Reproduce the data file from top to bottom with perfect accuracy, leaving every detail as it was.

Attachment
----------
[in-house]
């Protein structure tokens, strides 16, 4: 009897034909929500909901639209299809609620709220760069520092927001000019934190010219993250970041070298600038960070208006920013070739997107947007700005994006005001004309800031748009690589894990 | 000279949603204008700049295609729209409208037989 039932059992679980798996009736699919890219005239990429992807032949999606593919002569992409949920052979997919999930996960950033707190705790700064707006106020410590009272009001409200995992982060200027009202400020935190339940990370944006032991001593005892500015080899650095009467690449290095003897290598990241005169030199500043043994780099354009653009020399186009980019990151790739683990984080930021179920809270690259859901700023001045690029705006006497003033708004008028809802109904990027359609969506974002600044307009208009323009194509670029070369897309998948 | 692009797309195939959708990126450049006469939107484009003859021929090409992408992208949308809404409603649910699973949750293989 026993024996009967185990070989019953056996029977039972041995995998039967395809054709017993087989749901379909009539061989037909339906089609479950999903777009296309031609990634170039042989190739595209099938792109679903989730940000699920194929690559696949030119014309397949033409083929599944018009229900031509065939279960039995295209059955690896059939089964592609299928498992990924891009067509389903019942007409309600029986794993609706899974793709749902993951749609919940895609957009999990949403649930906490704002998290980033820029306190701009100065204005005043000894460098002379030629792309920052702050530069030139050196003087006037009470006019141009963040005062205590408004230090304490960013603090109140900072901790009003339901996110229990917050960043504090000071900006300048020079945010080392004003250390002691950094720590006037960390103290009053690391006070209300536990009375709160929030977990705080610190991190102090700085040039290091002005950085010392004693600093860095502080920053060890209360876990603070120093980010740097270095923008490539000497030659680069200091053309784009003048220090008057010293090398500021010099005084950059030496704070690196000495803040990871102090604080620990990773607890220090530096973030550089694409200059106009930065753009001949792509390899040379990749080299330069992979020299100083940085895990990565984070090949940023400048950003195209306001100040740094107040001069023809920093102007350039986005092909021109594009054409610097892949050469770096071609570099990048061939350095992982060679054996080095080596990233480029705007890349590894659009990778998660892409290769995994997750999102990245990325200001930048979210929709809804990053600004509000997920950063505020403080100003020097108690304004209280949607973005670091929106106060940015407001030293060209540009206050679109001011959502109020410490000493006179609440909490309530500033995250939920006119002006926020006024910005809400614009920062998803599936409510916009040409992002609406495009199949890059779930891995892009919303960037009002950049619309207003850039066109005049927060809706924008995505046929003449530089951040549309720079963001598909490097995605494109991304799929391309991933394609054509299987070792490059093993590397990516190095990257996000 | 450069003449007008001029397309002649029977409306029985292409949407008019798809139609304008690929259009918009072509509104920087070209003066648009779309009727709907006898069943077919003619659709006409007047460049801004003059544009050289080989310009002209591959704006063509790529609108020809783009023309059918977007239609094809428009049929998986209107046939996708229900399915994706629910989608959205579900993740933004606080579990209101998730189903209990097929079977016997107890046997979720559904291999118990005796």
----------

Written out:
[in-house]
């Protein structure tokens, strides 16, 4: 009897034909929500909901639209299809609620709220760069520092927001000019934190010219993250970041070298600038960070208006920013070739997107947007700005994006005001004309800031748009690589894990 | 000279949603204008700049295609729209409208037989 039932059992679980798996009736699919890219005239990429992807032949999606593919002569992409949920052979997919999930996960950033707190705790700064707006106020410590009272009001409200995992982060200027009202400020935190339940990370944006032991001593005892500015080899650095009467690449290095003897290598990241005169030199500043043994780099354009653009020399186009980019990151790739683990984080930021179920809270690259859901700023001045690029705006006497003033708004008028809802109904990027359609969506974002600044307009208009323009194509670029070369897309998948 | 692009797309195939959708990126450049006469939107484009003859021929090409992408992208949308809404409603649910699973949750293989 026993024996009967185990070989019953056996029977039972041995995998039967395809054709017993087989749901379909009539061989037909339906089609479950999903777009296309031609990634170039042989190739595209099938792109679903989730940000699920194929690559696949030119014309397949033409083929599944018009229900031509065939279960039995295209059955690896059939089964592609299928498992990924891009067509389903019942007409309600029986794993609706899974793709749902993951749609919940895609957009999990949403649930906490704002998290980033820029306190701009100065204005005043000894460098002379030629792309920052702050530069030139050196003087006037009470006019141009963040005062205590408004230090304490960013603090109140900072901790009003339901996110229990917050960043504090000071900006300048020079945010080392004003250390002691950094720590006037960390103290009053690391006070209300536990009375709160929030977990705080610190991190102090700085040039290091002005950085010392004693600093860095502080920053060890209360876990603070120093980010740097270095923008490539000497030659680069200091053309784009003048220090008057010293090398500021010099005084950059030496704070690196000495803040990871102090604080620990990773607890220090530096973030550089694409200059106009930065753009001949792509390899040379990749080299330069992979020299100083940085895990990565984070090949940023400048950003195209306001100040740094107040001069023809920093102007350039986005092909021109594009054409610097892949050469770096071609570099990048061939350095992982060679054996080095080596990233480029705007890349590894659009990778998660892409290769995994997750999102990245990325200001930048979210929709809804990053600004509000997920950063505020403080100003020097108690304004209280949607973005670091929106106060940015407001030293060209540009206050679109001011959502109020410490000493006179609440909490309530500033995250939920006119002006926020006024910005809400614009920062998803599936409510916009040409992002609406495009199949890059779930891995892009919303960037009002950049619309207003850039066109005049927060809706924008995505046929003449530089951040549309720079963001598909490097995605494109991304799929391309991933394609054509299987070792490059093993590397990516190095990257996000 | 450069003449007008001029397309002649029977409306029985292409949407008019798809139609304008690929259009918009072509509104920087070209003066648009779309009727709907006898069943077919003619659709006409007047460049801004003059544009050289080989310009002209591959704006063509790529609108020809783009023309059918977007239609094809428009049929998986209107046939996708229900399915994706629910989608959205579900993740933004606080579990209101998730189903209990097929079977016997107890046997979720559904291999118990005796």